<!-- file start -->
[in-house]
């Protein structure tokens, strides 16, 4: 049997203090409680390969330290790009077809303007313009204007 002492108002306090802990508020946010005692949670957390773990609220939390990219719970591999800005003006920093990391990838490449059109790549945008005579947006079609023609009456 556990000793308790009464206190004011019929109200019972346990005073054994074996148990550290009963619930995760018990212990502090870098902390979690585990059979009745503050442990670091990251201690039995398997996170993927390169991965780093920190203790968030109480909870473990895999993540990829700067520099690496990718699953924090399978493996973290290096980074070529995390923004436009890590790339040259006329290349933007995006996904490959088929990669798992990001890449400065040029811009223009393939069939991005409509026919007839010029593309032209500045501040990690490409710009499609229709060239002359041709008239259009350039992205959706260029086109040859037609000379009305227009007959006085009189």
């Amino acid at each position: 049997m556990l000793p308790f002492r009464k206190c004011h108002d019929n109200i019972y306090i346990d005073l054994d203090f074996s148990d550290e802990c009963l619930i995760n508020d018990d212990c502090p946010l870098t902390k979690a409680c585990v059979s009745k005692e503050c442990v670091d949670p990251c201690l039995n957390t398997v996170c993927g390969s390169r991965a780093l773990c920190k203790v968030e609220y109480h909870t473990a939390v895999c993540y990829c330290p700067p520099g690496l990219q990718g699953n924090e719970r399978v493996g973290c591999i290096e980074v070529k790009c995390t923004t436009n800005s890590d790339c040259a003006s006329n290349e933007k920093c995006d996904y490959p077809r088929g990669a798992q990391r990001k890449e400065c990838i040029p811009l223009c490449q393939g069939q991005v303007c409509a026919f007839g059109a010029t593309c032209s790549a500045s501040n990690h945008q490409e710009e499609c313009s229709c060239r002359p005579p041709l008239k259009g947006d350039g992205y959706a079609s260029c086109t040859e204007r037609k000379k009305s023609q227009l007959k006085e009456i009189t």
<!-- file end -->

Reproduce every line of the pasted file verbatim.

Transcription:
[in-house]
């Protein structure tokens, strides 16, 4: 049997203090409680390969330290790009077809303007313009204007 002492108002306090802990508020946010005692949670957390773990609220939390990219719970591999800005003006920093990391990838490449059109790549945008005579947006079609023609009456 556990000793308790009464206190004011019929109200019972346990005073054994074996148990550290009963619930995760018990212990502090870098902390979690585990059979009745503050442990670091990251201690039995398997996170993927390169991965780093920190203790968030109480909870473990895999993540990829700067520099690496990718699953924090399978493996973290290096980074070529995390923004436009890590790339040259006329290349933007995006996904490959088929990669798992990001890449400065040029811009223009393939069939991005409509026919007839010029593309032209500045501040990690490409710009499609229709060239002359041709008239259009350039992205959706260029086109040859037609000379009305227009007959006085009189």
């Amino acid at each position: 049997m556990l000793p308790f002492r009464k206190c004011h108002d019929n109200i019972y306090i346990d005073l054994d203090f074996s148990d550290e802990c009963l619930i995760n508020d018990d212990c502090p946010l870098t902390k979690a409680c585990v059979s009745k005692e503050c442990v670091d949670p990251c201690l039995n957390t398997v996170c993927g390969s390169r991965a780093l773990c920190k203790v968030e609220y109480h909870t473990a939390v895999c993540y990829c330290p700067p520099g690496l990219q990718g699953n924090e719970r399978v493996g973290c591999i290096e980074v070529k790009c995390t923004t436009n800005s890590d790339c040259a003006s006329n290349e933007k920093c995006d996904y490959p077809r088929g990669a798992q990391r990001k890449e400065c990838i040029p811009l223009c490449q393939g069939q991005v303007c409509a026919f007839g059109a010029t593309c032209s790549a500045s501040n990690h945008q490409e710009e499609c313009s229709c060239r002359p005579p041709l008239k259009g947006d350039g992205y959706a079609s260029c086109t040859e204007r037609k000379k009305s023609q227009l007959k006085e009456i009189t």